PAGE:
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Three-Reggeon cuts in QCD amplitudes

Three-Reggeon cuts in QCD amplitudes

One of remarkable properties of QCD is the Reggeization of all elementary particles in per- turbation theory, which is very important for theoretical description of high energy processes. The gluon Reggeization is especially important because it determines the high energy behaviour of non-decreasing with energy cross sections. In particular, it appears to be the basis of the BFKL (Balitskii-Fadin-Kuraev-Lipatov) equation, which was first derived in non- Abelian theories with spontaneously broken symmetry [1–3] and whose applicability in QCD was then shown [4]. The the amplitudes with gluon quantum numbers in cross-channels are dominant (have the largest ln s degrees) in each order of perturbation theory, they determine the s-channel discontinuities of amplitudes with the same and all other possible quantum numbers. It is extremely important that both in the leading logarithmic approximation (LLA) [5] and in the next-to-leading one (NLLA) (see [6], [7] and references therein) the amplitudes used in the unitarity relations are determined by the Regge pole contributions and have a simple factorized form (pole Regge form). Due to this, the Reggeization provides a simple derivation of the BFKL equation in the LLA and in the NLLA. The However, the Regge pole contributions are not sufficient in the NNLLA.
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A00 ” for the first channel location in memory bank “ A” and “A49 ” for the last memory

A00 ” for the first channel location in memory bank “ A” and “A49 ” for the last memory

The scan FREE time parameter determines how long the AR8200 will remain on an active frequency before resuming scan even though the frequency is still active. This is useful if you wish to gain a snap shot of activity without the AR8200 being tied to a busy frequency for long periods of time (such as when monitoring active amateur band repeaters etc). Scan FREE time saves you having to manually intervene to force the scan process to resume and saves the need to lockout memory channels using the channel PASS facility. The limits are OFF and 01 to 60 seconds (default OFF).

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Converse bounds for quantum and private communication over Holevo-Werner channels

Converse bounds for quantum and private communication over Holevo-Werner channels

Werner states have a host of interesting properties, which often serve to illuminate the unusual properties of quantum information. Starting from these states, one may define a family of quantum channels, known as the Holevo-Werner channels, which themselves afford several unusual properties. In this paper we use the teleportation covariance of these channels to upper bound their two-way assisted quantum and secret-key capacities. This bound may be expressed in terms of relative en- tropy distances, such as the relative entropy of entanglement, and also in terms of the squashed entanglement. Most interestingly, we show that the relative entropy bounds are strictly subadditive for a sub-class of the Holevo-Werner channels, so that their regularisation provides a tighter per- formance. These information-theoretic results are first found for point-to-point communication and then extended to repeater chains and quantum networks, under different types of routing strategies.
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Behaviour of Quantum Correlations and Violation of Bell Inequalities in some Noisy Channels

Behaviour of Quantum Correlations and Violation of Bell Inequalities in some Noisy Channels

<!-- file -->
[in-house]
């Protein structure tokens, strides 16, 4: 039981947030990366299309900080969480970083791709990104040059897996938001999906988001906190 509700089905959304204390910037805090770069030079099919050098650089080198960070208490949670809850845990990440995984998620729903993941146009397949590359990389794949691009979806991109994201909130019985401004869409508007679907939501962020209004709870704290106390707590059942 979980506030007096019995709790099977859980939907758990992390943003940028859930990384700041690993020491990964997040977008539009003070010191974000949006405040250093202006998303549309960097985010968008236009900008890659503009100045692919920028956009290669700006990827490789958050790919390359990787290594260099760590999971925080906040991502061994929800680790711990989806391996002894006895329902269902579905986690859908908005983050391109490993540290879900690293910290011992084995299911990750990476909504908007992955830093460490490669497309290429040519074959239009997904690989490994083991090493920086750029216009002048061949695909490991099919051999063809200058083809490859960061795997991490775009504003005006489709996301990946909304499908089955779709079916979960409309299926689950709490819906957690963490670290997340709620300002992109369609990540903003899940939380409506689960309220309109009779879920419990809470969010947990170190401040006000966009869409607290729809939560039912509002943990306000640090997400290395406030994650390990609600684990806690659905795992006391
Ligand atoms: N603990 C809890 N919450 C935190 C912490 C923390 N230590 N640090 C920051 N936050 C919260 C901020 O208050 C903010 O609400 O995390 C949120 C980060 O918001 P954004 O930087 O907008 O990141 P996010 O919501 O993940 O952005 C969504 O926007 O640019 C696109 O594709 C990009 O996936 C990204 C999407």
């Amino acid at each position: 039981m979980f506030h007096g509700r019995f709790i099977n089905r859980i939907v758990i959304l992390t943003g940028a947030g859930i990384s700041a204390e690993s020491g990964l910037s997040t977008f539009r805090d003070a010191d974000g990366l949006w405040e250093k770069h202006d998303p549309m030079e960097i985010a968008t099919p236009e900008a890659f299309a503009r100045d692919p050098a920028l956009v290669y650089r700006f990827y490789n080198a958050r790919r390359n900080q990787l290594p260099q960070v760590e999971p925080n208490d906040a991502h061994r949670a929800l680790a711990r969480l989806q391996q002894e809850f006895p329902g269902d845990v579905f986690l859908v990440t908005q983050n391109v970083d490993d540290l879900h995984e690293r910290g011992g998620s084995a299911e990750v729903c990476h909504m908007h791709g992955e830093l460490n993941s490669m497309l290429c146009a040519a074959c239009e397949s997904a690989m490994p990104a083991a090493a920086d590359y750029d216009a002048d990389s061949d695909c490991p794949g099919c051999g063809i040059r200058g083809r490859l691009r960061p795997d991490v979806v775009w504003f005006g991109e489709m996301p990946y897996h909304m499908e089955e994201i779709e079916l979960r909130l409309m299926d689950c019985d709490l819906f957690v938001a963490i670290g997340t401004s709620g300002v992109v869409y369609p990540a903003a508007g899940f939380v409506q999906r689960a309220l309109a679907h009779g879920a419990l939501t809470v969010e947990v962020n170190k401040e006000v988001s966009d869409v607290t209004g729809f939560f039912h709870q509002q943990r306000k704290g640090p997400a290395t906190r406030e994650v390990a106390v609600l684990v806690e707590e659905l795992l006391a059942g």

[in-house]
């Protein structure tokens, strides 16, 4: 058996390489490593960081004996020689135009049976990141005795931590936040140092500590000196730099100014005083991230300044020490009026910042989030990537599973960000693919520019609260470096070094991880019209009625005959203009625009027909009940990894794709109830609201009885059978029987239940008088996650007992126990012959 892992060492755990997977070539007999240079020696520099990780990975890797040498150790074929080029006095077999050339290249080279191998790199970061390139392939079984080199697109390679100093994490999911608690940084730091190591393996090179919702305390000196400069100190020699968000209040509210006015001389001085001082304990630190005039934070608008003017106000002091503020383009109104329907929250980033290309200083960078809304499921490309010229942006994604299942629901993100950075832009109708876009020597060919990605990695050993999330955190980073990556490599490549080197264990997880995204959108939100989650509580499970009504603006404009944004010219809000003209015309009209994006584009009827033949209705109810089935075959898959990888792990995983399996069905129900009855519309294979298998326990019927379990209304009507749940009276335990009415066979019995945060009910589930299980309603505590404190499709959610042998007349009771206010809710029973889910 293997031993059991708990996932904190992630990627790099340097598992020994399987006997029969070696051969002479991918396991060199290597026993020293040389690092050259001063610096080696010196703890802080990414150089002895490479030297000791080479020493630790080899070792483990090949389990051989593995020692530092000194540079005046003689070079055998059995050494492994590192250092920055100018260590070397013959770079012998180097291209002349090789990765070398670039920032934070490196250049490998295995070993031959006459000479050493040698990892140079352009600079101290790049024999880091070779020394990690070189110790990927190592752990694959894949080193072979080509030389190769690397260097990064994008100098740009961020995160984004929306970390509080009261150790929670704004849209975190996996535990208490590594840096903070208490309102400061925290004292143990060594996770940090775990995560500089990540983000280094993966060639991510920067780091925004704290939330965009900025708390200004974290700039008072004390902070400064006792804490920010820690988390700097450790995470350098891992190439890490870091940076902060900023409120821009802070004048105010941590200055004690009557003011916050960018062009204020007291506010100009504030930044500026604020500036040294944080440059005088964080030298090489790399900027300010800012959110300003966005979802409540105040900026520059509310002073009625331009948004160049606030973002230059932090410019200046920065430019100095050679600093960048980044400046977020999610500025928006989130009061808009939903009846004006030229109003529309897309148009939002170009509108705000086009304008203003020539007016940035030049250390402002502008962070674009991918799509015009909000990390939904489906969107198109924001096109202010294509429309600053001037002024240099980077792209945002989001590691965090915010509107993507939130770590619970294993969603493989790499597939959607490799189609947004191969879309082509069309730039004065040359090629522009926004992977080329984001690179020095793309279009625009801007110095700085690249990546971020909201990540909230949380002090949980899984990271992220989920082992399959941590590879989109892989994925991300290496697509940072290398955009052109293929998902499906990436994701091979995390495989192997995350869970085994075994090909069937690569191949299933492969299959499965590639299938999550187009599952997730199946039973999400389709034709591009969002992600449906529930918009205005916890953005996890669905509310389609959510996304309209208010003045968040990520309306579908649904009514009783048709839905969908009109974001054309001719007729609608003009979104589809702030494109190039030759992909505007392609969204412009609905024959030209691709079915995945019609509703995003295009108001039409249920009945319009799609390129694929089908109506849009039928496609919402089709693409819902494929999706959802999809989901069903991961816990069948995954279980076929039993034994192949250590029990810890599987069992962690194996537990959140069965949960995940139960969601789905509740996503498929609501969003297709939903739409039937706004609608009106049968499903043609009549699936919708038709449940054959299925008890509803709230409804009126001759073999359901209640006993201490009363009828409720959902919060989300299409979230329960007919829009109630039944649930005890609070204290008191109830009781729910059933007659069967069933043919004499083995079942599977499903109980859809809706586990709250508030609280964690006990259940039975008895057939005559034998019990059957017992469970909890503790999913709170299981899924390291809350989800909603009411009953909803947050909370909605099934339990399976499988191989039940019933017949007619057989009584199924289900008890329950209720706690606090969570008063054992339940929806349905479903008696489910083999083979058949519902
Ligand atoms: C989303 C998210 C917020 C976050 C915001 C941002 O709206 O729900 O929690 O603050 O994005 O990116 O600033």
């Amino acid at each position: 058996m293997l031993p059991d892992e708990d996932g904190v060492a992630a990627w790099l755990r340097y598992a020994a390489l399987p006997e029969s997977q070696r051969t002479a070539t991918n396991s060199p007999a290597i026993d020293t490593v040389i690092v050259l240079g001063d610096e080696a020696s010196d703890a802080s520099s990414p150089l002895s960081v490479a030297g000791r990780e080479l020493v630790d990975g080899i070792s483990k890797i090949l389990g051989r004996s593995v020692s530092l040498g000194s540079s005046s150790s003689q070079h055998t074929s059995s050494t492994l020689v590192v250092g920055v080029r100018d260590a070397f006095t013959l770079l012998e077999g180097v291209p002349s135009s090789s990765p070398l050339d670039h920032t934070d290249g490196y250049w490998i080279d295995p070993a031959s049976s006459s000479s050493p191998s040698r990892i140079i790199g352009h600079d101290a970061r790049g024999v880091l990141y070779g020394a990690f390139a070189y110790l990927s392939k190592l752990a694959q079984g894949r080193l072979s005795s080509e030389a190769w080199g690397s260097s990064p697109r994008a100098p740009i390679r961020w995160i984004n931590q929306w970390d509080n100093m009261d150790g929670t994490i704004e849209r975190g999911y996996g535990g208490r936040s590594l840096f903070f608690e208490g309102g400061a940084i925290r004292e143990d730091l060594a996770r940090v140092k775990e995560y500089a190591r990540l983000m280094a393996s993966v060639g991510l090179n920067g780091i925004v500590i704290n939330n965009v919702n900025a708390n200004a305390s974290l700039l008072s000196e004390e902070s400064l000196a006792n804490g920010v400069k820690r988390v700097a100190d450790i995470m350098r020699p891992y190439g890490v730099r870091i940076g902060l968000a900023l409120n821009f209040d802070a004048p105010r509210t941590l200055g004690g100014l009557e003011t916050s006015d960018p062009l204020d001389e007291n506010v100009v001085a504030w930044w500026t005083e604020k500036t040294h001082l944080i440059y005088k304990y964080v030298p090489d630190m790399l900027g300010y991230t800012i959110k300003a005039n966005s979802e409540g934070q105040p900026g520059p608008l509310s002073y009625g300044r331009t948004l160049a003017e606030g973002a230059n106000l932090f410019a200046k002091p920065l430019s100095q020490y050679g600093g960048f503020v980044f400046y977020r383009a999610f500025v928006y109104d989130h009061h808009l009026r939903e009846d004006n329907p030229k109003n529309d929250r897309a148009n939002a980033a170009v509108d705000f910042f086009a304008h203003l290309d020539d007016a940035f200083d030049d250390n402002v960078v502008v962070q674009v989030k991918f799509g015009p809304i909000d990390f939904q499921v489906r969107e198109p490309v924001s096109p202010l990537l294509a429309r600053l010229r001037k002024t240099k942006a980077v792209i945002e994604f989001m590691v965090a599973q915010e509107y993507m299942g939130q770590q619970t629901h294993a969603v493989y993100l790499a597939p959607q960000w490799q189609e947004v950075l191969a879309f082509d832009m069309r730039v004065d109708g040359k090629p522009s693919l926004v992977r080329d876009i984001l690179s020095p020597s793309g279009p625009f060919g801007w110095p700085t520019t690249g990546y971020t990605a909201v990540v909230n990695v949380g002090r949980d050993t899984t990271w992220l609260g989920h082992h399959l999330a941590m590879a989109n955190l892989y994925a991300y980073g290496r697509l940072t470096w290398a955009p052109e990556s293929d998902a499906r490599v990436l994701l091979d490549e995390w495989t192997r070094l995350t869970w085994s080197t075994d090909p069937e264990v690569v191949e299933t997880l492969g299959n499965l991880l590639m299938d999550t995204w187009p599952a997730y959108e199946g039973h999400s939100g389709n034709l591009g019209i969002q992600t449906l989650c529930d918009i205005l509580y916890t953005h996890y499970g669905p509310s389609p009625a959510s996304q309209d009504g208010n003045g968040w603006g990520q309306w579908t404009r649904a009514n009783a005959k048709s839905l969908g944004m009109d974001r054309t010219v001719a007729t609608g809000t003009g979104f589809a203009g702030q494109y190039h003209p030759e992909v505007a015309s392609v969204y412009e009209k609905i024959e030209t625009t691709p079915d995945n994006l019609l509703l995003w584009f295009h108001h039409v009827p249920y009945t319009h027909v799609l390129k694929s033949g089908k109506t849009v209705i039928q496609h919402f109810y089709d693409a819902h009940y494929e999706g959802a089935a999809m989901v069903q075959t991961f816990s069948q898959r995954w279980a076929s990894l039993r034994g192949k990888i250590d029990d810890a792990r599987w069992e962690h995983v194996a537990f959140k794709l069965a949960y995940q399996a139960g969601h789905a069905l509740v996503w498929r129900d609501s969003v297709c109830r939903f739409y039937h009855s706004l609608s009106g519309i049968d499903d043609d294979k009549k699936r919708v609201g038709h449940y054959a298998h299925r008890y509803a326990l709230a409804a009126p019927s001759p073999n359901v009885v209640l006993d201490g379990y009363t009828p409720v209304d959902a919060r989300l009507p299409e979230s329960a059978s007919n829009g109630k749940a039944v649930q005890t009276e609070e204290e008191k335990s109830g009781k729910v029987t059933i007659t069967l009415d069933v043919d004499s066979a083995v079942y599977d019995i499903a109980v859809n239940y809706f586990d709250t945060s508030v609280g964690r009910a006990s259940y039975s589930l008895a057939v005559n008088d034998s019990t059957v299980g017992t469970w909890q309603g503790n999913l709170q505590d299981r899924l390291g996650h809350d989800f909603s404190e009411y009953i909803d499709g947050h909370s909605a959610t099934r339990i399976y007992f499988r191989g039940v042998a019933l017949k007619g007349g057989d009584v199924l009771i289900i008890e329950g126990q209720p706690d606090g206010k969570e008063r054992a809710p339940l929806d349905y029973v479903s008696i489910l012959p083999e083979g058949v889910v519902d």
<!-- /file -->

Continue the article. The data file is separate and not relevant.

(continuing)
Abstract: Quantum Correlations are studied extensively in quantum information domain. Entanglement Measures and Quantum Discord are good examples of these actively studied correlations. Detection of violation in Bell inequalities is also a widely active area in quantum information theory world. In this work, we revisit the problem of analyzing the behavior of quantum correlations and violation of Bell inequalities in noisy channels. We extend the problem defined in a recent study by observing the changes in negativity measure, quantum discord and a modified version of Horodecki measure for violation of Bell inequalities under amplitude damping, phase damping and depolarizing channels. We report different interesting results for each of these correlations and measures. All these correlations and measures decrease under decoherence channels, but some changes are very dramatical comparing to others. We investigate also separability conditions of example studied states.
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Generation and storage of optical entanglement in a solid state spin-wave quantum memory

Generation and storage of optical entanglement in a solid state spin-wave quantum memory

Photons have the advantage that they are extremely isolated from the environment, minimising the disruption of the quantum information they carry. They can also be used as ‘flying qubits’ in the transportation of quantum information between processors. Single photons also have uses outside of quantum information processing. For ex- ample, they can be used in the production of truly random numbers [25]. This is significant because it is very difficult to generate random numbers. Most protocols are only pseudo-random, with the numbers generated using complex numerical algorithms, which are still fundamentally deterministic. Many applications, such as cryptography, computer simulation, statistical sampling and modelling require a high degree of ran- domness and, given enough time, the sequence from a pseudo-random number generator will repeat itself. Single photons offer a solution because quantum noise is inherently random. Single photons hitting a 50:50 beam splitter have an equal probability of being transmitted or reflected. Their output direction provides a truly random source of ones and zeroes based on the intrinsic randomness of the quantum nature of light.